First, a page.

Walkable is Profitable
In the future, 80% of commercial development will target 10% of the land. (It'll be the most intense game of musical chairs ever.) For our special report, Bisnow dove into some of the top walkable markets where real estate is being transformed.
That stat comes from Chris Leinberger, director of the George Washington University Center for Real Estate and Urban Analysis (left, whom we snapped with Wulfe & Co’s Ed Wulfe and Central Houston prez Bob Eury). He says offices in WalkUPs—regionally significant walkable urban places—command 74% more rent than the US market as a whole and lease 20% faster. (Is it possible the people walking are just sweaty and are renting for the shower?) Chris is also prez of LOCUS, a national network of real estate developers and investors advocating for sustainable, walkable urban development.
Here are the top five walkable cities, according to Walk Score, which ranks areas to assist folks choosing where to live. (Miami comes in first in terms of Running-on-the-Beachability.)
The GWU School of Business and LOCUS took rankings a step farther in their Foot Traffic Ahead report, rating cities based on their WalkUPS (again, walkable urban places) and the share of office and retail space located throughout those areas through Q1 '14. It found Washington, DC, as the most walkable urban area, followed by New York, Boston, San Francisco, and Chicago. Why DC ranked higher than NYC: It has the most balanced distribution of WalkUPs (51% urban, 49% surburban), while New York's walkability is mainly centered around NYC proper, particularly Manhattan, which only accounts for 8% of the region's 22 million residents and only 0.3% of its land area.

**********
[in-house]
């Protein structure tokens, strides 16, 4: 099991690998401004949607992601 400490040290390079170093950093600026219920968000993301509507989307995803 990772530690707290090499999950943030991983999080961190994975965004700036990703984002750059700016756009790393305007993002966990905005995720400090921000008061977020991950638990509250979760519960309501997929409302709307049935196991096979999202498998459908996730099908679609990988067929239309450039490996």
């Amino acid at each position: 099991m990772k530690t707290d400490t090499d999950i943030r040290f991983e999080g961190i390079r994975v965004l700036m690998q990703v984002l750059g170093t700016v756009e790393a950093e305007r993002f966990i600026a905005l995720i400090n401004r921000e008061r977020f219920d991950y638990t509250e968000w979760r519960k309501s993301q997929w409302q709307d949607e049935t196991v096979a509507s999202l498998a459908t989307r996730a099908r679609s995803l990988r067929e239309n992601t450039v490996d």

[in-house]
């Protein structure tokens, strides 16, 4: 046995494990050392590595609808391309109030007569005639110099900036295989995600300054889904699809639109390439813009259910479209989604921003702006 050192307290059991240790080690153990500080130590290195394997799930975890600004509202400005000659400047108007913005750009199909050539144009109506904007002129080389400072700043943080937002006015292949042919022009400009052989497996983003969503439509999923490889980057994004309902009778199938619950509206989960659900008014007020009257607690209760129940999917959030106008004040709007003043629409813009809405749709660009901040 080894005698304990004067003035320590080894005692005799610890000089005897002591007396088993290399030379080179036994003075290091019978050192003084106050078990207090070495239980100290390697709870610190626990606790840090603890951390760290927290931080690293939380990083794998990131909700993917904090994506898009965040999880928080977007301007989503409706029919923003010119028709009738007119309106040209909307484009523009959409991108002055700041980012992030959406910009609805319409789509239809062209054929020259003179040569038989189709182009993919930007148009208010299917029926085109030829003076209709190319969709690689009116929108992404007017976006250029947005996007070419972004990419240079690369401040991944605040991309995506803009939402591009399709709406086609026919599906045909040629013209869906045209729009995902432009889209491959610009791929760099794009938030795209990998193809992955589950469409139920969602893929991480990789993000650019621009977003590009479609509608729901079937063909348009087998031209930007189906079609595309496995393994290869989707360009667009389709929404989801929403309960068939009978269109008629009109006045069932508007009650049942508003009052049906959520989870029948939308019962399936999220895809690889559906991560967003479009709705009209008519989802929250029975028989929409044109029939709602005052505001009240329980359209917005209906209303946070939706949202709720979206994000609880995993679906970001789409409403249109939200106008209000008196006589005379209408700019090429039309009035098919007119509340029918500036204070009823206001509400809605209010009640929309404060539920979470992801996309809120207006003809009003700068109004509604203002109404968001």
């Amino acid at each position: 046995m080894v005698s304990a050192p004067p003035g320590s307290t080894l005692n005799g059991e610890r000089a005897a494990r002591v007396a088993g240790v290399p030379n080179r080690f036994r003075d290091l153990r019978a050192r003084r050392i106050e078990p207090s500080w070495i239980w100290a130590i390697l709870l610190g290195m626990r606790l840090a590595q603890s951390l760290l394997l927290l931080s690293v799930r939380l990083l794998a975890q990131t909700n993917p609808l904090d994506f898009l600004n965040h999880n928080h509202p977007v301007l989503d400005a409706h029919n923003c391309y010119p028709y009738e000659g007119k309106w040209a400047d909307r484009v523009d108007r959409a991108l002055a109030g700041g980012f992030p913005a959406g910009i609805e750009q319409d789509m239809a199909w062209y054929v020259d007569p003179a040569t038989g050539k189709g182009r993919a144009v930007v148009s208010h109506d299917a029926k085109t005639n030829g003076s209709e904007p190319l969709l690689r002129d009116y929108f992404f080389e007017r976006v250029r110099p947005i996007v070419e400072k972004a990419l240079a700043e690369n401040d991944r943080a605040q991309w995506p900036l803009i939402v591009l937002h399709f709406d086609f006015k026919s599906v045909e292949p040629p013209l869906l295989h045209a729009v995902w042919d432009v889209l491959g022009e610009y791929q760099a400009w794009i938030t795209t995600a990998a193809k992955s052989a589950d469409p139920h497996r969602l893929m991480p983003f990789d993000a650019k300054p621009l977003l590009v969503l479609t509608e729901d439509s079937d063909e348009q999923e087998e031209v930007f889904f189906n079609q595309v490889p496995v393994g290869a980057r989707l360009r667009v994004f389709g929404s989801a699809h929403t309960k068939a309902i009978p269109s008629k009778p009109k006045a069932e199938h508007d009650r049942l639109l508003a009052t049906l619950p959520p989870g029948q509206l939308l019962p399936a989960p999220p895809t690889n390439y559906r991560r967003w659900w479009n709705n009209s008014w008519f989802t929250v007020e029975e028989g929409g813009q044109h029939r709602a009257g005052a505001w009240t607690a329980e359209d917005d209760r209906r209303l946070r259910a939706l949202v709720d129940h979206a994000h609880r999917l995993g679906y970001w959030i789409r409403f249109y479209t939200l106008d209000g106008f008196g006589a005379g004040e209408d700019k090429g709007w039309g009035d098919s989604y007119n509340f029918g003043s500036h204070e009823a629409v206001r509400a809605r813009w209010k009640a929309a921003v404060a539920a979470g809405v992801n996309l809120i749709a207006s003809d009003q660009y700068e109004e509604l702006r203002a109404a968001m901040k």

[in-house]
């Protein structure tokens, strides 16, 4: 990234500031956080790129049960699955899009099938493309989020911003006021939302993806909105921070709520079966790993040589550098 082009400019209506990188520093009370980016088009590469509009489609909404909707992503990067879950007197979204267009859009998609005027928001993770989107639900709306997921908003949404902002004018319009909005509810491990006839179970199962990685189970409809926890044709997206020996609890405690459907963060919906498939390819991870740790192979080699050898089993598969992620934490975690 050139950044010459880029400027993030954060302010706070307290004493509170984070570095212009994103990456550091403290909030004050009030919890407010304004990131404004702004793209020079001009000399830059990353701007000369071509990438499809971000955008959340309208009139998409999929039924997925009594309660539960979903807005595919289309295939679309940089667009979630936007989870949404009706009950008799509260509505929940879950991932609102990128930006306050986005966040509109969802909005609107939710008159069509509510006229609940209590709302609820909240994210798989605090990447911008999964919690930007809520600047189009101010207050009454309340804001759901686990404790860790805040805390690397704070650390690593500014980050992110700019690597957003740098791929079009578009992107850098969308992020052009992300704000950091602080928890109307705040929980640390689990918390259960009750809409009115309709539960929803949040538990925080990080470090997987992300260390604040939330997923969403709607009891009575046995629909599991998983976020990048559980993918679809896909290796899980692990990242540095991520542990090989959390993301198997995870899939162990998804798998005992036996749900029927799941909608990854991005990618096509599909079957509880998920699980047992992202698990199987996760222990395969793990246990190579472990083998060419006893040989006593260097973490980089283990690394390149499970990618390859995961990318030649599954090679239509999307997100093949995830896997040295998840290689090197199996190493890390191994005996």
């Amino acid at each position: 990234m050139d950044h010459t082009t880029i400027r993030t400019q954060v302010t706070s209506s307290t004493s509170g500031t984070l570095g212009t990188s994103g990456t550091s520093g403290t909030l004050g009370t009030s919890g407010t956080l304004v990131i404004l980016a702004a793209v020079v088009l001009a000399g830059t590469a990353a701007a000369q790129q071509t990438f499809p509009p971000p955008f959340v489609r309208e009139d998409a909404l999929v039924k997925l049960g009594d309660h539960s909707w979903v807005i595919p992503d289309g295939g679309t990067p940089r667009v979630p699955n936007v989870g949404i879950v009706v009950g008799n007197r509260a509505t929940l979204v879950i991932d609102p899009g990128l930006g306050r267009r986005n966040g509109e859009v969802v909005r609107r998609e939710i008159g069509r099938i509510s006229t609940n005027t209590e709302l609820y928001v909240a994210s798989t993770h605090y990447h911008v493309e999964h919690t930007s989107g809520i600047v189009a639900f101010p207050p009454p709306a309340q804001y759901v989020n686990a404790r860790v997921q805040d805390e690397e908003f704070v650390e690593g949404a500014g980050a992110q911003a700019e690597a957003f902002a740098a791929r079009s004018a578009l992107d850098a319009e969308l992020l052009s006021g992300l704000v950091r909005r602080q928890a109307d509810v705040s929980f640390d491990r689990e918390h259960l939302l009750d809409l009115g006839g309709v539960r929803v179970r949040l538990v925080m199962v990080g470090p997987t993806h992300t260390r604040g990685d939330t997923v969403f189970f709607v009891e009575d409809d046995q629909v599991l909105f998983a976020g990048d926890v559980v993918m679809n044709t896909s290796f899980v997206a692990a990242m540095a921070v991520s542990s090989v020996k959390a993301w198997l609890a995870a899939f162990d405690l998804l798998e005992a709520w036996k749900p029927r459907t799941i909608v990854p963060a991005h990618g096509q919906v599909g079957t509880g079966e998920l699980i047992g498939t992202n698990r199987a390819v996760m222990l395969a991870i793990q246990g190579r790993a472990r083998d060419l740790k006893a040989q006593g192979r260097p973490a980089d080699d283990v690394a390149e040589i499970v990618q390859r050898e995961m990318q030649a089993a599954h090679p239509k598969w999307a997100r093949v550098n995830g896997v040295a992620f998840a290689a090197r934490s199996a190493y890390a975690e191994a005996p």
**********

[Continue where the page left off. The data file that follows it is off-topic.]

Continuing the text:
Walkable and Livable Communities Institute co-founder Dan Burden lays out the benefits of communities that are safe and easy to walk. First, cars cost money: as much as 60% for a low-income earner, and that’s money that person could be spending on housing and healthcare. Both Millennials and retirees are demanding walkability, too, and he tells us people’s social lives are more active in walkable areas. (You don't see a lot of walks of shame through rural areas.)
Dan, who sits on the advisory board of Walk Score, says it finds that for every point higher on a home's score (determined by proximity to parks, schools, civic centers, and jobs), real estate value rises $500 to $3,000. And the higher an area’s walkability score, the less impact from recessions. After Dan did a walkability audit for La Jolla Boulevard of La Jolla, Calif.’s Bird Rock area, the community got rid of three excess lanes then created a median—effectively reducing cars’ speed from 40 mph to 20 mph and enabling the community to remove all traffic signals. People actually get home sooner, and the commercial district is blossoming, he tells us; for every 5 mph reduction in speed, retail sales and rents go up, in many cases as much as 30%.